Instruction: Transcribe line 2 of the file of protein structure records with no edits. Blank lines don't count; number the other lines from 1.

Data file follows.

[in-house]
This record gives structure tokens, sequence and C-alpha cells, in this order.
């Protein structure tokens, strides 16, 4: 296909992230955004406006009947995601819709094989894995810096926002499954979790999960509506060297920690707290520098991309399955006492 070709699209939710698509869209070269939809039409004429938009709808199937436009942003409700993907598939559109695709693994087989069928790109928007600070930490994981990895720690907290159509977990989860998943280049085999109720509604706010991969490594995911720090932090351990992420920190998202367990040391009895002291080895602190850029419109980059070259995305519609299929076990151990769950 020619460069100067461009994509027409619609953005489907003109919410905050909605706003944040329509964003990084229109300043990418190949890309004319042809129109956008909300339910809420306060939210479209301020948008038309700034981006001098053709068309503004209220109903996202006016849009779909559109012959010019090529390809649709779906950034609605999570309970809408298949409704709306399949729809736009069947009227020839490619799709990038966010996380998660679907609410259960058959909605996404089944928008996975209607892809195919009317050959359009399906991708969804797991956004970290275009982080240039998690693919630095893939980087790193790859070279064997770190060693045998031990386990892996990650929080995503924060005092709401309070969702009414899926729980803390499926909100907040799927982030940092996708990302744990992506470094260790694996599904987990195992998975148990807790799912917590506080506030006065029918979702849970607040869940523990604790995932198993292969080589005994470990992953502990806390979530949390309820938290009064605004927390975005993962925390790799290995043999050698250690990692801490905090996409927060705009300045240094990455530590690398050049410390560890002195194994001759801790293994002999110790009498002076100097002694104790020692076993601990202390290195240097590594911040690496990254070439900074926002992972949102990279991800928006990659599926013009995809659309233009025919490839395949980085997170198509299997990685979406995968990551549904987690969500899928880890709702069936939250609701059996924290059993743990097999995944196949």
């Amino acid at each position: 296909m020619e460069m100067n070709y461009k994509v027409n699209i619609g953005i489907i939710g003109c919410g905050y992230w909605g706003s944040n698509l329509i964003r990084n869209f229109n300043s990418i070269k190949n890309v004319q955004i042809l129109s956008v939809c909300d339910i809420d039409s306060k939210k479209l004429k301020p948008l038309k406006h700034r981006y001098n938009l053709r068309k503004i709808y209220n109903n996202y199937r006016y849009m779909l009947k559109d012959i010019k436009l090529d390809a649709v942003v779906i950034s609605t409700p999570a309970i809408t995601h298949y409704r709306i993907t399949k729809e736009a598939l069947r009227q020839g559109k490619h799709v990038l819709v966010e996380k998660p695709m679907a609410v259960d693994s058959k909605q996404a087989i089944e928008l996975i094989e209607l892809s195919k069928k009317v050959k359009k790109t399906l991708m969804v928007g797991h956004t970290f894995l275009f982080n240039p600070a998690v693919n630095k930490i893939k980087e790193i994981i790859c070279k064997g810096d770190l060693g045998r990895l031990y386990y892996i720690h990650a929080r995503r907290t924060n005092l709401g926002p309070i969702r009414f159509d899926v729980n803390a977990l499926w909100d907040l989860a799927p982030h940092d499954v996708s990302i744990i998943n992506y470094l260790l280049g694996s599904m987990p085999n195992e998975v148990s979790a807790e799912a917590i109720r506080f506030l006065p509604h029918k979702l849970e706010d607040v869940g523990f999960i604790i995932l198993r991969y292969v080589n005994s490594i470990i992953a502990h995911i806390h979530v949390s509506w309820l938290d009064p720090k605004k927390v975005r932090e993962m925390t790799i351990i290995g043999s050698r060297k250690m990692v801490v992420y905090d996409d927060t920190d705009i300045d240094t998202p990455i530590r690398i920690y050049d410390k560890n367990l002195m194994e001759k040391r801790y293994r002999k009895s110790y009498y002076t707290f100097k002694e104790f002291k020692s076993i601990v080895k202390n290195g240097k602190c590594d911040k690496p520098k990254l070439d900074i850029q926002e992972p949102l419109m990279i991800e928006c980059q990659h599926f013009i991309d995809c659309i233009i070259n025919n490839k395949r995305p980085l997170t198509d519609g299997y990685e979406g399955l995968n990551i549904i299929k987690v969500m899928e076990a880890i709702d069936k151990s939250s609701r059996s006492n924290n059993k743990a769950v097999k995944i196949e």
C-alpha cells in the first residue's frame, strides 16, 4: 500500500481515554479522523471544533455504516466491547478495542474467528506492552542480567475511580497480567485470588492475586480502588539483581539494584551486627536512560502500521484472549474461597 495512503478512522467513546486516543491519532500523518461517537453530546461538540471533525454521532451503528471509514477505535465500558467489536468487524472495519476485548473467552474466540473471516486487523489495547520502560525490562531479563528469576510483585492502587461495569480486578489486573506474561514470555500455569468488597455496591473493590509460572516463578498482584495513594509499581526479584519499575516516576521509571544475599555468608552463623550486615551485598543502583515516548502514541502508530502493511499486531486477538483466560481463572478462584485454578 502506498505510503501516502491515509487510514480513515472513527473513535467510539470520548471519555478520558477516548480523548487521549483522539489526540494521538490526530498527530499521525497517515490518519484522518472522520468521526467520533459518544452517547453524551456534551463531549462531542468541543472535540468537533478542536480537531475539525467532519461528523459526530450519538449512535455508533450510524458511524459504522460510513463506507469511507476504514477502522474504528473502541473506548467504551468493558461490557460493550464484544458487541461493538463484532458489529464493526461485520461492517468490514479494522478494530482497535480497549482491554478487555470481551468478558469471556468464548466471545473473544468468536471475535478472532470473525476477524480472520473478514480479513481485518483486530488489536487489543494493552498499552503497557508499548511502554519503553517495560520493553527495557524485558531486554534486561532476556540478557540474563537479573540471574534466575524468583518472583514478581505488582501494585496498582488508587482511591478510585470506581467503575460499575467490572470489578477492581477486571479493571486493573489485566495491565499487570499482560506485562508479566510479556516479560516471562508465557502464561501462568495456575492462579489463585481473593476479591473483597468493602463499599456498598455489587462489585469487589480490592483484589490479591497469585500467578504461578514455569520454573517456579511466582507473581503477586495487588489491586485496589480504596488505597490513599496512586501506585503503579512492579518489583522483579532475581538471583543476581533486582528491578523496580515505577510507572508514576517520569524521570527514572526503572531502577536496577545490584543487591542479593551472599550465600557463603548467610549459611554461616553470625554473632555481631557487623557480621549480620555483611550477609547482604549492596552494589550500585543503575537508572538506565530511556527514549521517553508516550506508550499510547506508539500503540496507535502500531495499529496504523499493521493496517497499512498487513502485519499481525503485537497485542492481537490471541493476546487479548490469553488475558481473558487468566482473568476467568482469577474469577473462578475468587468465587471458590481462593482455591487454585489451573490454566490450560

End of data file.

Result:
This record gives structure tokens, sequence and C-alpha cells, in this order.